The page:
An innovative placement scheme at Sue Ryder St John's Hospice has given first year paramedic students the chance to find out more about end of life care.
“To be a part of the final days of people’s lives – it’s an honour,” said Gemma Gibbs, a first year Paramedic Science student at the University of Bedfordshire.
Gemma and a cohort of fellow first year paramedic students have been invited into Sue Ryder St John’s Hospice to learn about the specialist care that people with life-limiting conditions need.
It is part of a new and innovative placement scheme aiming to educate the students about the importance of palliative care and giving people the best quality of life possible.
By spending three days on the hospice’s 15-bed in-patient unit with nurses and doctors, and out in the community with its Palliative Care Hub nursing team, the students have learned about personalised end of life care and support for both patients and their families.
One lady said: ‘I may be dying, but I am still alive’
“On my first day I shadowed some nursing assistants on the ward, which gave me the chance to sit and talk with patients and understand what they need and how the nurses provide that,” said Gemma.
“The level of care that goes on here is second to none. It’s not somewhere people come to die. One lady said: ‘I may be dying, but I am still alive’ – and that was because of how the staff were making her feel.
“I think it is really important that we as paramedics understand that it’s not just about taking people to hospital or home – there’s more to it than that. I will definitely be taking a lot of what I have learned here with me.”
Trevor Dolan, Ward Manager at Sue Ryder St John’s Hospice, said: “At Sue Ryder we listen to what is important to each person and their family and provide the personalised care each person needs to enjoy the best quality of life they can.
“Through these placements we want the students to learn more about palliative care. It isn’t just about people dying; it is as much about communication, symptom management, and supporting patients and their families physically and emotionally at what can be a very difficult time.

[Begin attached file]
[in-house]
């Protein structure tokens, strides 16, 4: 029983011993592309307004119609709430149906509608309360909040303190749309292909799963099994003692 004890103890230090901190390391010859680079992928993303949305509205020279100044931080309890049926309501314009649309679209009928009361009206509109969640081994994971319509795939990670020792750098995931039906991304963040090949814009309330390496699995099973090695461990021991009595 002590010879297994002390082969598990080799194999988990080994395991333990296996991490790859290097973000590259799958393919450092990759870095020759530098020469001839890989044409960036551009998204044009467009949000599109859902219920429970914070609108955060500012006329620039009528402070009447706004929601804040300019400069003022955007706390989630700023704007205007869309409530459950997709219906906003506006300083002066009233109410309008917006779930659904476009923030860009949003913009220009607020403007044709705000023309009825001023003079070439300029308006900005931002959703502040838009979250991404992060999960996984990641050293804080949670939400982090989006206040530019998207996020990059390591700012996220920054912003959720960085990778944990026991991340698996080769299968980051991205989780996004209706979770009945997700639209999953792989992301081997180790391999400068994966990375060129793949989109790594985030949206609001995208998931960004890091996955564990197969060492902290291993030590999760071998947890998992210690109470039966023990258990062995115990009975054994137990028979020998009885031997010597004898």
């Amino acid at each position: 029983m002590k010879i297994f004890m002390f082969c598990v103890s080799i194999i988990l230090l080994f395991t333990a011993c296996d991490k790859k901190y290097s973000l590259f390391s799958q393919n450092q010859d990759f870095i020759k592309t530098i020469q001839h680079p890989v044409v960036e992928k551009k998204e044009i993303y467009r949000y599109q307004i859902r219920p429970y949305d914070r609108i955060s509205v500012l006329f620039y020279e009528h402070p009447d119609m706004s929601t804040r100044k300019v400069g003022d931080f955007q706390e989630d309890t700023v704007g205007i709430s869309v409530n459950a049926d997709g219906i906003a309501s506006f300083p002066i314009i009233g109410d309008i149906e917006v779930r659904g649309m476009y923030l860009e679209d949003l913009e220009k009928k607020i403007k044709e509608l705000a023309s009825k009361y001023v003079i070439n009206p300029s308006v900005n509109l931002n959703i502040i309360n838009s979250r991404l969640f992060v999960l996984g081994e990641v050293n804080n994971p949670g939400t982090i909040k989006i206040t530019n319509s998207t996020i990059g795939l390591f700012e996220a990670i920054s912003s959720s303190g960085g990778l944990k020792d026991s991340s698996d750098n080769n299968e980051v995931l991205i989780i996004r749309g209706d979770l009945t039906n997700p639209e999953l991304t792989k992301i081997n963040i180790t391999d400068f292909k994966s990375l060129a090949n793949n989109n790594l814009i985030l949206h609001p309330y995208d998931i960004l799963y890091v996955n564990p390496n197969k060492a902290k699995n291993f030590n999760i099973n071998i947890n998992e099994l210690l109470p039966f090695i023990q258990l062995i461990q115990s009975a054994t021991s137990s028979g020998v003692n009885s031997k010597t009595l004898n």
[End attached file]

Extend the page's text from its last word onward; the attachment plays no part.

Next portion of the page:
"Part of our role here at the hospice is to work with our local community and fellow healthcare professionals to share our knowledge and raise awareness.”
Becoming end of life aware
Al Sunderland is the Senior Lecturer for Paramedic Science and Course Coordinator at the University of Bedfordshire.
He said: “In three years’ time when the students come to graduate, we hope to have a more conscientious workforce who are end of life aware. With the support of Trevor and the rest of the St John’s team they are getting real life experience of palliative care in a hospice and out in the community, which is invaluable.
“One of the challenges we face as paramedics is working across a lot of different areas,” he adds.
“We have a vital role to play. It is important our students develop their knowledge and confidence so that when they go and see patients with a life-limiting condition they are more in tune with what stage they are at and what they should and shouldn’t be doing for them.”
Find out more about the services offered at Sue Ryder St John’s Hospice.